For many women, being diagnosed with breast cancer is like waking into a nightmare; the fear of what is to come can be a source of depression, anxiety, and guilt. But for Shirley, a breast cancer survivor who embodies that prairie optimism and strength that defines Alberta women, it was just another chance to grow stronger.
“I have a very deep faith and to be able to share it with my friends and family, I just knew that no matter how long I had to live it would all be okay,” says the retired mother and grandmother with a light in her voice.
But even for a fighter like Shirley, the surgeries and radiation therapy eventually took their toll. Commuting from Wetaskiwin to receive treatments at Edmonton’s Cross Cancer Institute became an exhausting journey for Shirley and her loving husband. When a room opened up at Compassion House, they toured the house and let their worries fade away as they realized what a warm and welcoming environment awaited her.
“My husband felt really good about me being there. He saw that it was safe and he didn’t have to worry. And then I didn’t have to worry about him. I could just listen to my body and give it what it needed, whether that be rest or companionship or whatever.”
The sense of relief she felt upon walking through the front doors that first day was like finding an oasis.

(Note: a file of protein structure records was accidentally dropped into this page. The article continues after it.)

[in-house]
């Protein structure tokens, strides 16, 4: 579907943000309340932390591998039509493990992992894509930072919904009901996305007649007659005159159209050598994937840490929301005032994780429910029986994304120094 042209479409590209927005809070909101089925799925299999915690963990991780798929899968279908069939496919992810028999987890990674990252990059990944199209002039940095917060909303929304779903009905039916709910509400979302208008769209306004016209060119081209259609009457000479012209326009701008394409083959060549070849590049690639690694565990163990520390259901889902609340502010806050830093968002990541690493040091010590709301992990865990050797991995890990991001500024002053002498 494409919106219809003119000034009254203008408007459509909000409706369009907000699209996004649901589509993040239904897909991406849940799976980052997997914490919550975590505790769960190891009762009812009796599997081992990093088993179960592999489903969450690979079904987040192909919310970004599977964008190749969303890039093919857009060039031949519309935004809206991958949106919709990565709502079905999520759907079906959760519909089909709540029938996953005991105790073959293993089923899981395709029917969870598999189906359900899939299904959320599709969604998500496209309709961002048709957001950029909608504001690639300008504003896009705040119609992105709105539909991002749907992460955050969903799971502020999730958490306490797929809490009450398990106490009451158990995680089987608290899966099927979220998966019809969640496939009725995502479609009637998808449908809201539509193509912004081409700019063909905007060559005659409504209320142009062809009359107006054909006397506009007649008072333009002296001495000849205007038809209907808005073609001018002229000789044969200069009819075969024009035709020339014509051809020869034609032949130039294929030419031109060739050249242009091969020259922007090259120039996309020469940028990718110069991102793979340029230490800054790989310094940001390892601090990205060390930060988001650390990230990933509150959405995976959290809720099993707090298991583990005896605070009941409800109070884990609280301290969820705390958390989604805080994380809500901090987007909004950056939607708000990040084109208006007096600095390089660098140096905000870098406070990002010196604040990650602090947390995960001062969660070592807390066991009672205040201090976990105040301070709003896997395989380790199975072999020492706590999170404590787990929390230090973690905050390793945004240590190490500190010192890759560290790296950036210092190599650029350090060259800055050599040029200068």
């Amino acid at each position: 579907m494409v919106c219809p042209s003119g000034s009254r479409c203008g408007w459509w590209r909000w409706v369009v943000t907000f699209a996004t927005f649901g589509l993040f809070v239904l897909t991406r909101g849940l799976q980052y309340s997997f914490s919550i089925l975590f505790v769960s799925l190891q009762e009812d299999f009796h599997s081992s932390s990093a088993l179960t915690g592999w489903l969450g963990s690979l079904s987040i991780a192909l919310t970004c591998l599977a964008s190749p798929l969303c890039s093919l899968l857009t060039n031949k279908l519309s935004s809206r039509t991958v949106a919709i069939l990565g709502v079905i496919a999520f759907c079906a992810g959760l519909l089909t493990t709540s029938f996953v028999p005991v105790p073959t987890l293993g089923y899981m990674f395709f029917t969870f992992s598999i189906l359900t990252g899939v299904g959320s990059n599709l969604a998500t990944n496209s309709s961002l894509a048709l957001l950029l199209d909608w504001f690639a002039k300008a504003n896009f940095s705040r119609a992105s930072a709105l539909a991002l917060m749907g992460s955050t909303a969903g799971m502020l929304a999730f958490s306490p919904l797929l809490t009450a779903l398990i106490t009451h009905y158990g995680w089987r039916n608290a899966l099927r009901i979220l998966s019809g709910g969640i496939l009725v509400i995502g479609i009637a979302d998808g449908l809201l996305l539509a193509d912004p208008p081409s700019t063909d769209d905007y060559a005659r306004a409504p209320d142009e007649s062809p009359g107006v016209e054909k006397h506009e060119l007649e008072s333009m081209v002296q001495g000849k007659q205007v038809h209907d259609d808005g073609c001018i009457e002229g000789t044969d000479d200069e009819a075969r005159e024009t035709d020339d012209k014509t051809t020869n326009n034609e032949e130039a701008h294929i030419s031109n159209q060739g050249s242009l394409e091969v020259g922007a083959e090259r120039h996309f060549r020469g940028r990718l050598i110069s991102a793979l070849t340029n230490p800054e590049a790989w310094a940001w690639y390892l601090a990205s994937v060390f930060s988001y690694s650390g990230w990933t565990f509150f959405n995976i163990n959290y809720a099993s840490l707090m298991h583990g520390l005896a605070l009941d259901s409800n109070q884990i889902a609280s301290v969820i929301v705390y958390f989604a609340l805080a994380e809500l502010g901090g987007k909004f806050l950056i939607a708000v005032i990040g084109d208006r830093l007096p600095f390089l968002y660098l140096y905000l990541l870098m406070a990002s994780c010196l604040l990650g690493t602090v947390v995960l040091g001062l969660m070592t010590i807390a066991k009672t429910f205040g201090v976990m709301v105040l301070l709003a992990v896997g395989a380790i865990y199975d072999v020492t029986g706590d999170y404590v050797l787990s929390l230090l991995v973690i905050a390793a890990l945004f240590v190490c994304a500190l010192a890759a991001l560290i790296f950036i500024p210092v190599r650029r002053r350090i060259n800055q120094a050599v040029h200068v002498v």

“The house is set up to make you feel comfortable, even pampered. The kitchen is beautiful and there is plenty of privacy, if that’s what you need. The staff has been through this before and so they understand exactly what you need. It truly is a home away from home.”
The friendships she made over that week in the house have only grown stronger through the years. The sense of sisterhood -- of being able to cry together, laugh together, cook together – is something that has not faded with the passing of time.
“I didn’t have any friends who had been through breast cancer,” Shirley confides, “The women in the house, they were my family. You didn’t have to talk; you just knew. One night I came down to the kitchen and one woman was just so sad and she just hugged me and didn’t let go and we knew everything was going to be fine.”
Shirley describes leaving the house at the end of her treatment with mixed emotions.
“On the one hand, it’s a celebration because the exhaustion of treatment is coming to an end, but you almost don’t want to leave because it’s like there’s this warm, fuzzy blanket over the house.”
Being able to give shelter and comfort to women like Shirley while they focus their strength on fighting their cancer is part of what makes Compassion House such a special place. Being able to hear the love and optimism in her voice, years after her brief stay in the house, is what makes all the hard work worthwhile.